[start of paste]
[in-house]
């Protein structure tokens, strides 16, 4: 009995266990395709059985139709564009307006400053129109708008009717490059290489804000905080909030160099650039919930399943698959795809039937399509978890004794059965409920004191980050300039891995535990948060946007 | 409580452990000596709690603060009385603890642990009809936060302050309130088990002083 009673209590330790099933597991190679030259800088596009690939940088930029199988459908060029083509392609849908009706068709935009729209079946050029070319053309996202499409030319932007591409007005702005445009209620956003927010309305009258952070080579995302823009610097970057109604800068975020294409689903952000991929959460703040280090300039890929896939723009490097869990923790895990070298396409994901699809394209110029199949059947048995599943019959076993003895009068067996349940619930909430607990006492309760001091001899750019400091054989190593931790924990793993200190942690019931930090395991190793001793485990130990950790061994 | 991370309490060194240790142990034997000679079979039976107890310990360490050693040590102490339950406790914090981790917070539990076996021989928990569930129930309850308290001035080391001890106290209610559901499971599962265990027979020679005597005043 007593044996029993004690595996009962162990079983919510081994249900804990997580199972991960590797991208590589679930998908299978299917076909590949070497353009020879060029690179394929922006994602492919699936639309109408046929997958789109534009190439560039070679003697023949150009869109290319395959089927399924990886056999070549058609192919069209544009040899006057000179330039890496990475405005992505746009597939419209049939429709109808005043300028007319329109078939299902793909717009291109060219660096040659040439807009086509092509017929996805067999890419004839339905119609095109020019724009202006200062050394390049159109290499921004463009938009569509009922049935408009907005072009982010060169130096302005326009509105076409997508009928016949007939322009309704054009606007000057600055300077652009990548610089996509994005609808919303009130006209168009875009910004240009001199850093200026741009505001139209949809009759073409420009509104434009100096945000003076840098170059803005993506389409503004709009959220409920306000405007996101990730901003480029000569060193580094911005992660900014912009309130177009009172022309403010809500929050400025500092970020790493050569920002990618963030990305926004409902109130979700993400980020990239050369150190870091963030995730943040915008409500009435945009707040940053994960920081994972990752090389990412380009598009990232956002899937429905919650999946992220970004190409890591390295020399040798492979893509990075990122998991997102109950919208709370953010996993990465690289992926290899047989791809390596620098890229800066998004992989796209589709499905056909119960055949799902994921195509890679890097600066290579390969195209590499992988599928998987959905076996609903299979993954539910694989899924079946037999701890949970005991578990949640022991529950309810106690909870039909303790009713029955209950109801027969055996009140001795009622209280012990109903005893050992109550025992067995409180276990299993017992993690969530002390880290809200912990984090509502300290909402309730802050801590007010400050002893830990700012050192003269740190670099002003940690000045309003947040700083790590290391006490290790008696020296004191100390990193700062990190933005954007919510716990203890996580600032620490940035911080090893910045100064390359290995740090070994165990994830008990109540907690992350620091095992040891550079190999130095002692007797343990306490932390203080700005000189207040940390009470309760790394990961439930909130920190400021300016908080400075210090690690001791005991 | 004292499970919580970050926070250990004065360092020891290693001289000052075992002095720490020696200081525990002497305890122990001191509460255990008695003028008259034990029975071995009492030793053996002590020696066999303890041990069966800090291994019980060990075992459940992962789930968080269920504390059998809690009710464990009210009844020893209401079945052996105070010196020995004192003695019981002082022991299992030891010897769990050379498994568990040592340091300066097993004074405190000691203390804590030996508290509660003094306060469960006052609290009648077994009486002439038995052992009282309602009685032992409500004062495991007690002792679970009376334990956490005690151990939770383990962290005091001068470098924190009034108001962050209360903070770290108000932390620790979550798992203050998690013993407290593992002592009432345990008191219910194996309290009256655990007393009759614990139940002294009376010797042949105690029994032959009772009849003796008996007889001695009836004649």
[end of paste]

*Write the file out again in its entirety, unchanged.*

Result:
[in-house]
């Protein structure tokens, strides 16, 4: 009995266990395709059985139709564009307006400053129109708008009717490059290489804000905080909030160099650039919930399943698959795809039937399509978890004794059965409920004191980050300039891995535990948060946007 | 409580452990000596709690603060009385603890642990009809936060302050309130088990002083 009673209590330790099933597991190679030259800088596009690939940088930029199988459908060029083509392609849908009706068709935009729209079946050029070319053309996202499409030319932007591409007005702005445009209620956003927010309305009258952070080579995302823009610097970057109604800068975020294409689903952000991929959460703040280090300039890929896939723009490097869990923790895990070298396409994901699809394209110029199949059947048995599943019959076993003895009068067996349940619930909430607990006492309760001091001899750019400091054989190593931790924990793993200190942690019931930090395991190793001793485990130990950790061994 | 991370309490060194240790142990034997000679079979039976107890310990360490050693040590102490339950406790914090981790917070539990076996021989928990569930129930309850308290001035080391001890106290209610559901499971599962265990027979020679005597005043 007593044996029993004690595996009962162990079983919510081994249900804990997580199972991960590797991208590589679930998908299978299917076909590949070497353009020879060029690179394929922006994602492919699936639309109408046929997958789109534009190439560039070679003697023949150009869109290319395959089927399924990886056999070549058609192919069209544009040899006057000179330039890496990475405005992505746009597939419209049939429709109808005043300028007319329109078939299902793909717009291109060219660096040659040439807009086509092509017929996805067999890419004839339905119609095109020019724009202006200062050394390049159109290499921004463009938009569509009922049935408009907005072009982010060169130096302005326009509105076409997508009928016949007939322009309704054009606007000057600055300077652009990548610089996509994005609808919303009130006209168009875009910004240009001199850093200026741009505001139209949809009759073409420009509104434009100096945000003076840098170059803005993506389409503004709009959220409920306000405007996101990730901003480029000569060193580094911005992660900014912009309130177009009172022309403010809500929050400025500092970020790493050569920002990618963030990305926004409902109130979700993400980020990239050369150190870091963030995730943040915008409500009435945009707040940053994960920081994972990752090389990412380009598009990232956002899937429905919650999946992220970004190409890591390295020399040798492979893509990075990122998991997102109950919208709370953010996993990465690289992926290899047989791809390596620098890229800066998004992989796209589709499905056909119960055949799902994921195509890679890097600066290579390969195209590499992988599928998987959905076996609903299979993954539910694989899924079946037999701890949970005991578990949640022991529950309810106690909870039909303790009713029955209950109801027969055996009140001795009622209280012990109903005893050992109550025992067995409180276990299993017992993690969530002390880290809200912990984090509502300290909402309730802050801590007010400050002893830990700012050192003269740190670099002003940690000045309003947040700083790590290391006490290790008696020296004191100390990193700062990190933005954007919510716990203890996580600032620490940035911080090893910045100064390359290995740090070994165990994830008990109540907690992350620091095992040891550079190999130095002692007797343990306490932390203080700005000189207040940390009470309760790394990961439930909130920190400021300016908080400075210090690690001791005991 | 004292499970919580970050926070250990004065360092020891290693001289000052075992002095720490020696200081525990002497305890122990001191509460255990008695003028008259034990029975071995009492030793053996002590020696066999303890041990069966800090291994019980060990075992459940992962789930968080269920504390059998809690009710464990009210009844020893209401079945052996105070010196020995004192003695019981002082022991299992030891010897769990050379498994568990040592340091300066097993004074405190000691203390804590030996508290509660003094306060469960006052609290009648077994009486002439038995052992009282309602009685032992409500004062495991007690002792679970009376334990956490005690151990939770383990962290005091001068470098924190009034108001962050209360903070770290108000932390620790979550798992203050998690013993407290593992002592009432345990008191219910194996309290009256655990007393009759614990139940002294009376010797042949105690029994032959009772009849003796008996007889001695009836004649």